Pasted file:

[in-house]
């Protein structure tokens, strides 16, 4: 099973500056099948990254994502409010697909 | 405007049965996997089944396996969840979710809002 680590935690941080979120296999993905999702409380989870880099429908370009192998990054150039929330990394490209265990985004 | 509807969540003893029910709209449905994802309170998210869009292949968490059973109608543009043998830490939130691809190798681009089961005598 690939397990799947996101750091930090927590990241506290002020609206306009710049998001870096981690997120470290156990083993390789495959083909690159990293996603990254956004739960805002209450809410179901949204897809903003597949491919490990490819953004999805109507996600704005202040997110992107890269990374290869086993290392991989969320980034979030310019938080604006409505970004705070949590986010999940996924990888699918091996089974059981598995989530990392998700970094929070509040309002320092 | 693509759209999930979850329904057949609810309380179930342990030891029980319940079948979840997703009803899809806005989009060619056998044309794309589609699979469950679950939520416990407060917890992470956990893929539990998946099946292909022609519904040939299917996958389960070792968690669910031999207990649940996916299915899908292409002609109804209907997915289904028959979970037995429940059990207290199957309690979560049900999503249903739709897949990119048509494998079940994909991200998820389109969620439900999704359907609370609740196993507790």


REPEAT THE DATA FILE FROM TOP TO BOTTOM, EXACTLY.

[in-house]
């Protein structure tokens, strides 16, 4: 099973500056099948990254994502409010697909 | 405007049965996997089944396996969840979710809002 680590935690941080979120296999993905999702409380989870880099429908370009192998990054150039929330990394490209265990985004 | 509807969540003893029910709209449905994802309170998210869009292949968490059973109608543009043998830490939130691809190798681009089961005598 690939397990799947996101750091930090927590990241506290002020609206306009710049998001870096981690997120470290156990083993390789495959083909690159990293996603990254956004739960805002209450809410179901949204897809903003597949491919490990490819953004999805109507996600704005202040997110992107890269990374290869086993290392991989969320980034979030310019938080604006409505970004705070949590986010999940996924990888699918091996089974059981598995989530990392998700970094929070509040309002320092 | 693509759209999930979850329904057949609810309380179930342990030891029980319940079948979840997703009803899809806005989009060619056998044309794309589609699979469950679950939520416990407060917890992470956990893929539990998946099946292909022609519904040939299917996958389960070792968690669910031999207990649940996916299915899908292409002609109804209907997915289904028959979970037995429940059990207290199957309690979560049900999503249903739709897949990119048509494998079940994909991200998820389109969620439900999704359907609370609740196993507790």